She shared footage of the incident on her Twitter account, which has spread widely on social media.
Deputy Commissioner Sir Steve House defended the officers, who he said “acted professionally and politely”.
He said while officers “expect to be scrutinised”, there are “existing, appropriate and proportionate processes” for complaints.
Sir Steve said: “The increasingly routine trial by social media is unfair and damaging to individual officers and has the potential to undermine the role our communities need us to do to protect them, and keep them safe from violence.”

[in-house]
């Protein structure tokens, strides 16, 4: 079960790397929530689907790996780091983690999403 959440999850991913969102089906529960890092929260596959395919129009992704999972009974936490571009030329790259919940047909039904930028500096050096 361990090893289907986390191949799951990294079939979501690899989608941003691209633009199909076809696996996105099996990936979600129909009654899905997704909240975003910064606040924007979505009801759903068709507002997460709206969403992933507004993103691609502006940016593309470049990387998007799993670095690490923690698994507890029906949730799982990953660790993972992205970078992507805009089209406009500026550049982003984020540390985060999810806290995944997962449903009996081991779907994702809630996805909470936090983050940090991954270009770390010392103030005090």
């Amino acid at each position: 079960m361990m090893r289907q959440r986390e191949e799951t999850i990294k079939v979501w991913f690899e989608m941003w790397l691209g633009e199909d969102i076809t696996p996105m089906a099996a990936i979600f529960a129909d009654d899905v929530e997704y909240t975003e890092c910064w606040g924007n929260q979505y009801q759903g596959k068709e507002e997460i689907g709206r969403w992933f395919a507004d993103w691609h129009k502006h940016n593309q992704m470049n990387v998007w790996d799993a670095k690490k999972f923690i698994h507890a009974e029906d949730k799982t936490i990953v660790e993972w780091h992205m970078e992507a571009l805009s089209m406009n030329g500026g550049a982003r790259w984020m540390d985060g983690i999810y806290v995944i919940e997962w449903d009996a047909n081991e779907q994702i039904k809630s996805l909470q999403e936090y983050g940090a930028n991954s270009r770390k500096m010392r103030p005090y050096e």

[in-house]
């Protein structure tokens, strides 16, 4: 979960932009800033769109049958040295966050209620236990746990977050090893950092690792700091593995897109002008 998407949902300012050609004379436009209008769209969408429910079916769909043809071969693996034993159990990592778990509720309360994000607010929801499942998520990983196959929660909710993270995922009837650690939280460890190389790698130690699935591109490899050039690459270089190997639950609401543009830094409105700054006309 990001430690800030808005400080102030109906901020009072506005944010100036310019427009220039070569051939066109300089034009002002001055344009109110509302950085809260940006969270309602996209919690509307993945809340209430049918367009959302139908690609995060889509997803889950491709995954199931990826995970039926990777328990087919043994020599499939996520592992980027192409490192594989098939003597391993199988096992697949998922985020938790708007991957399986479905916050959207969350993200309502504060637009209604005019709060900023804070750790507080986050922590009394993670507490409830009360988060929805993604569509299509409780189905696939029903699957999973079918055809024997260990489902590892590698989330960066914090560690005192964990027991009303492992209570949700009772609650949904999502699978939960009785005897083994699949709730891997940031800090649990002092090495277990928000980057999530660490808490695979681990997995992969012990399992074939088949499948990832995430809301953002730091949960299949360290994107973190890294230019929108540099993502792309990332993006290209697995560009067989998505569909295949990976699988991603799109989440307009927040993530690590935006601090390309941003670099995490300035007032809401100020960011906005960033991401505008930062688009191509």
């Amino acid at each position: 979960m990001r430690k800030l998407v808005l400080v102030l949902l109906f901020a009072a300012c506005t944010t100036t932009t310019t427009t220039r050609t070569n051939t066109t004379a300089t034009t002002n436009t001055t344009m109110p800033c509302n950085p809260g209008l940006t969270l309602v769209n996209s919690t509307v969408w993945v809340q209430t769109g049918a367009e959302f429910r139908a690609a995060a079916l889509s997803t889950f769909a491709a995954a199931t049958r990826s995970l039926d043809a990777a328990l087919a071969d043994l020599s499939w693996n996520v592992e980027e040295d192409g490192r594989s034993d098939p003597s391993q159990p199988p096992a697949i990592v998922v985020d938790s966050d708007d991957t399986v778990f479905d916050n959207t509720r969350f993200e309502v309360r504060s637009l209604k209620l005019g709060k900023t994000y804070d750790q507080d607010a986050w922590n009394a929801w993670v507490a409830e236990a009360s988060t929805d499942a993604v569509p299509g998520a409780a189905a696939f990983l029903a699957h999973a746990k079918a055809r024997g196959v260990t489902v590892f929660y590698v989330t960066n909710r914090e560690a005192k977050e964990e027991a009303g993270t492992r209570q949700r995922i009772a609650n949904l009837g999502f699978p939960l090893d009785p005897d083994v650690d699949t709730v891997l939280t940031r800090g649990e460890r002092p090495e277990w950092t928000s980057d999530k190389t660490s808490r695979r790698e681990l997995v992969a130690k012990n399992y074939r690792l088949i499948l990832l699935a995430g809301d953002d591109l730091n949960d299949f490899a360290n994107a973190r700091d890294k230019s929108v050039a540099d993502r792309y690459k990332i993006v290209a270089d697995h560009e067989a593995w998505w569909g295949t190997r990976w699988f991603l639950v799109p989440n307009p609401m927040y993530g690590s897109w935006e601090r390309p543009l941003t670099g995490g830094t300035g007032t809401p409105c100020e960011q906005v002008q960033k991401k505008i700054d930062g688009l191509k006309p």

The Met said the stop was a mistake caused by an officer incorrectly entering the car’s registration number.Ms Butler said the BMW police stopped on Sunday was being driven by a black male friend.Officers said the car was registered in North Yorkshire and took the keys while checking the registration, she said.They then admitted there had been a mistake, that it was registered to the driver and apologized, she said.Sir Steve said: “The officers were not initially aware of this problem and as a result felt, with good reason, that they should do further checks on the car by stopping it and engaging with the occupants.”I expect officers to have professional curiosity and I would have done the same.”Earlier this week Ms Butler said she had agreed to meet local police commanders to discuss “taking the bias out of the system”.